Knee Pain, Conditions & Injury
A closer look at knee anatomy
The knee is more likely to be damaged than most other joints because it is subject to tremendous forces during vigorous activity. The knee is the joint where the femur (thighbone) meets the tibia (lower leg bone). The knee moves like a hinge, but it can also rotate and move from side to side.
The patella (kneecap) is a small, flat, triangular bone in front of the joint. It is not directly connected with any other bone. Muscle and ligaments hold it in place.
The femur and tibia are connected in three ways: by ligaments (strong cord-like tissues), by muscles, and by a capsule. The capsule surrounds the joint (thighbone) and the tibia (large bone of the lower leg) are connected in three ways: by ligaments (strong, cordlike tissues); by muscles; and by a synovial capsule. The synovial capsule surrounds the joint.
The synovial capsule secretes a liquid called synovial fluid, which resembles raw egg white. The synovial fluid nourishes the joint surfaces and reduces friction between them. If the synovial capsule is injured, it may produce too much fluid.The knee ligaments are the strongest connections between the femur and the tibia. Ligaments keep the bones from moving out of position. One group of muscles bends the knee and another group straightens it.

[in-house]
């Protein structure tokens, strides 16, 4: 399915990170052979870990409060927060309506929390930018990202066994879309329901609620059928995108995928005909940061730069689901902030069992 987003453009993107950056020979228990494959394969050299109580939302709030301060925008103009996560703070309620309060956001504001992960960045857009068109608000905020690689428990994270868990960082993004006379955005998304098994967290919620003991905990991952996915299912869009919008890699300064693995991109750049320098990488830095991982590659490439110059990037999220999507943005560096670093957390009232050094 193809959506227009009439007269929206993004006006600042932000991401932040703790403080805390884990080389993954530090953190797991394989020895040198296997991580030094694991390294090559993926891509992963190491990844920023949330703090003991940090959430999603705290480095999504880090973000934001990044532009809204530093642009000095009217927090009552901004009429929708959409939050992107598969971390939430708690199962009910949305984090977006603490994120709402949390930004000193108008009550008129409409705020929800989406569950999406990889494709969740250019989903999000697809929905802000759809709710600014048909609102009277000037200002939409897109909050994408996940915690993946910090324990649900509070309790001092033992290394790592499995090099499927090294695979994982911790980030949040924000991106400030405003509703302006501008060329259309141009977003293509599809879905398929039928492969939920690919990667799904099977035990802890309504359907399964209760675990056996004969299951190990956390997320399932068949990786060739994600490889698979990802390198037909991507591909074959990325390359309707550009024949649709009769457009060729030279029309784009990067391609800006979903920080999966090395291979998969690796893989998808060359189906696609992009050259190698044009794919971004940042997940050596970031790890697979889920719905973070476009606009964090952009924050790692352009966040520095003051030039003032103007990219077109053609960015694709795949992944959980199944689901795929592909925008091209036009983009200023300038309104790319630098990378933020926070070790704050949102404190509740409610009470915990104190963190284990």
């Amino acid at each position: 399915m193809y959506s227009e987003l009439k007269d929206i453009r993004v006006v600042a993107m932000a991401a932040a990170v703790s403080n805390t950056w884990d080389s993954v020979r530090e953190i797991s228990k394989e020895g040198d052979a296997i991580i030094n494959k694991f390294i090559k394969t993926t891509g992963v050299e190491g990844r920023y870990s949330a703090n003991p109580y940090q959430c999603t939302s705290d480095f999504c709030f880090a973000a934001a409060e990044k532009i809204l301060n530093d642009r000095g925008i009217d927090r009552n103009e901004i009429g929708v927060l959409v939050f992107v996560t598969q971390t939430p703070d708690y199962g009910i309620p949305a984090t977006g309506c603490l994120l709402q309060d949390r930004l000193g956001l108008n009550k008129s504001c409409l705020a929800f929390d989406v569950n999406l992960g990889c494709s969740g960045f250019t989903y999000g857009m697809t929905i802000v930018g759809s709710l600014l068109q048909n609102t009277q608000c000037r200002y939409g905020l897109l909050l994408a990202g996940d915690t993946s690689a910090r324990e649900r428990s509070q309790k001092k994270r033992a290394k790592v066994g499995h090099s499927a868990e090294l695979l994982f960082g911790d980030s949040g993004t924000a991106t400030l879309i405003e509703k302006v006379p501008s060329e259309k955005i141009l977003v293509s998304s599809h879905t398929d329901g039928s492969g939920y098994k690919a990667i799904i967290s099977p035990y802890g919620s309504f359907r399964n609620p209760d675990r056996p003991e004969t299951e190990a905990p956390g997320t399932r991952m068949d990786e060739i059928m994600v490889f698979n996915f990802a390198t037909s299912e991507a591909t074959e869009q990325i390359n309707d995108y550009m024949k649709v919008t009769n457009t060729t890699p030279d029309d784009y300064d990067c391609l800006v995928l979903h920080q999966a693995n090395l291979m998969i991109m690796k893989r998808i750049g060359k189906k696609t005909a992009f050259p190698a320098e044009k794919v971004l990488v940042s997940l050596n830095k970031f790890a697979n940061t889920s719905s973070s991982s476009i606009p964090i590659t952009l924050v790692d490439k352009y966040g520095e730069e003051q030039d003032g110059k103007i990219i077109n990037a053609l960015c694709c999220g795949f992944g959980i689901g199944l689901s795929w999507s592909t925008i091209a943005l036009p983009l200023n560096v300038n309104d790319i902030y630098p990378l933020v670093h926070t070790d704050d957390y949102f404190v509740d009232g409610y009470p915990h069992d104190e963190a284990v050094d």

Smooth tissue called cartilage covers the ends of the femur and the tibia. This tissue helps the bones slide easily over each other and is a tissue that is attacked in arthritis.
Common causes of knee pain treated at MOS
Patients with knee pain typically experience swelling, stiffness, weakness or instability in the joint. They may also experience crunching or popping noises or the inability to fully straighten the knee.
Knee pain is most commonly caused by injuries during activities like recreational sports or tasks at work or home. Injuries to the knee may be sudden, such as during a fall, a direct blow to the knee, or abnormally twisting or bending the knee.
Pain, bruising, or swelling may be severe and develop within minutes of a knee injury.
Knee pain can also be caused by overuse of the joint, due to repetitive motions. This is often associated with activities such as climbing stairs, running, jumping, or bicycle riding.
Anterior cruciate ligament (ACL) injuries